Tuesday, July 31, 2007

Belated Happy Birthday Post

Yesterday was my mother's 74th birthday. I took her out shopping for a new pair of slacks and got her to try on a pair of size 4 pants (she still thinks she's a size 12 after years of being the incredible shrinking woman) and I thought she looked so cute in her man-shirt and slacks. We had fun shopping and the three of us had a great meal at the Treasure Island restaurant in Moraine, one of Mom's favorites.

I know there are a lot of people out there who have lost their mothers and I am so grateful that my mom is still relatively healthy and active, because we're best friends as well as mother/daughter. Love ya, Mom!

Good Stuff Going On in Ohio

Wow! I discovered a great website called the Ohio Traveler eMagazine for finding neat places to explore in Ohio. There's a ton of stuff going on this coming weekend; the Dublin, Ohio Irish Festival (well, DUH!), the Twins Day Festival in Twinsburg, OH (again with the "Duh!"), Vintage Ohio--the wine festival extraordinaire in Kirtland, Ohio (ahhh!) and so many more. Unfortunately for my wine-loving taste buds, the now annual Braun family reunion is this weekend so we'll have to take a pass on all the fun. But there is an impressive list of places to go and things to do in my home state not only in the month of August but year round.

Take a few minutes to explore the site and see what "The Heart of It All" has to offer.

Sunday, July 29, 2007

Roll Out That Lazy, Hazy, Crazy Lazy Sunday

At 6AM the humidity level is 94%. It's going to be a hot one today. And while I know it's much hotter degree-wise out West, our high humidity makes it so much more miserable here, to my way of thinking.

My thoughts are of the "it's a dry heat" of Arizona this morning. The theme for this Lazy Sunday? The varying landscapes of that magnificent state.

One of our favorite places in Arizona is Sedona, a quirky little town surrounded by red rocks. This photo was taken at the Chapel of the Holy Cross.

When I was a child, one of the neighborhood kids had a piece of petrified wood which fascinated me. The best part of rv travel is seeing all those places I dreamed about as a child. Lacy Point in the Painted Desert area of the Petrified Forest National Park is one many scenic viewpoints that provide an excellent photo opportunity.

A terrific day trip is driving east from Apache Junction along Rt. 88 up to the Roosevelt Dam and on around to Rt. 60. Known as the Apache Trail, a lot of the road will be dirt and gravel and barely wide enough for two cars at time, but the vistas are incredible when you are a desert-lover.

A hidden gem in the southeastern part of Arizona is the Chiricahua National Monument. You won't find a lot of people here, but you'll find shady spots to picnic, trails to hike and fascinating rock formations.

A clay cliff in the Petrified Forest National Park. This section of the park is known as the Blue Mesa area, thanks to the bluish-gray bentonite clay that has been exposed by rain over the years.

It's a tradition for some returning winter visitors to climb Silly Mountain, located near Apache Junction, AZ. We've done it both as a hike, and to locate geocaches hidden there.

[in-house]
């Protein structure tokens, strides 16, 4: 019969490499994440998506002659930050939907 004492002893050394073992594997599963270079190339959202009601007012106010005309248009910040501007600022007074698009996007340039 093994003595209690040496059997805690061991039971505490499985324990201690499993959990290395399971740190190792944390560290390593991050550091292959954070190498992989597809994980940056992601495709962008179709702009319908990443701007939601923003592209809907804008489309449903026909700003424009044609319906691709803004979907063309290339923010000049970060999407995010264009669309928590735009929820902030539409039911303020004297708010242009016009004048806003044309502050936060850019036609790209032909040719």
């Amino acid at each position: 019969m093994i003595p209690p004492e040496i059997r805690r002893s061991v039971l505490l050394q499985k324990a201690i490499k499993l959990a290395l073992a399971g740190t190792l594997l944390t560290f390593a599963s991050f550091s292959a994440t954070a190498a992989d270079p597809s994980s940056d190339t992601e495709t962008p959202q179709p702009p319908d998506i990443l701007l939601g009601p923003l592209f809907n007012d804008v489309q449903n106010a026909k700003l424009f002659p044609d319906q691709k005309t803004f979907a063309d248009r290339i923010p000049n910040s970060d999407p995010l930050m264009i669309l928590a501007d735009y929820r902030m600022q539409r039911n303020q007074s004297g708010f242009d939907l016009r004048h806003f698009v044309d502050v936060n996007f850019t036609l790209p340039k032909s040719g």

One certainly cannot forget the Grand Canyon when talking about magnificent vistas in Arizona. This photograph was taken at Mohave Point.

I had to bicycle out five miles if I wanted to make a cell phone call while staying at the Queen Valley RV Park, but the sunsets alone were worth it. This is looking west towards the Superstition Mountains.

Saturday, July 28, 2007

Shake, Shake, Shake

Shake, shake shake; shake your...coyote urine?

The deer are winning. Yesterday Denny had to yank a tomato plant that was eaten to the point of total destruction. Now that we're THAT close to having red, ripe tomatoes, it's time to pull out the big guns; Shake Away Deer Repellent. We didn't find the granules at our local Ace Hardware store, but we found plastic packets that I tore open and sprinkled on the ground (Phew!) I don't know about the deer, but the smell would certainly keep me away!

The red peppers are getting huge, we're picking green peppers and the pimentos are getting sizeable also. The butter crunch lettuce is bolting in the extreme heat--it's really a spring time crop that didn't get planted soon enough. And FIL still says the tomatoes will be ripe after the full moon, but they are pretty green. We're certainly ready because BLTs just don't taste right with hothouse tomatoes.

We did get a nice break in our yard work yesterday when the oldest son of Denny's godfather stopped by with his wife to chat with us. In town for the funeral of a dear friend, and having just driven a fifth wheel from Seattle, Washington to this area in five days, we talked about rving and the lifestyle. Comparing places we've visited in Florida, Denny and I discovered his friends had stayed at some of the same campgrounds. It was nice to see Ken and Bonnie after so many years and even nicer to talk about traveling with people who loved it as much as we do. Since Denny and I are seriously considering wintering in Florida this year in case we need to handle yard and gardening chores again next year, we may be able to meet up with Ken and Bonnie down there. While strangers in a campground are simply friends you haven't yet met, it is nice to catch up to folks you really know occasionally for some reminiscing .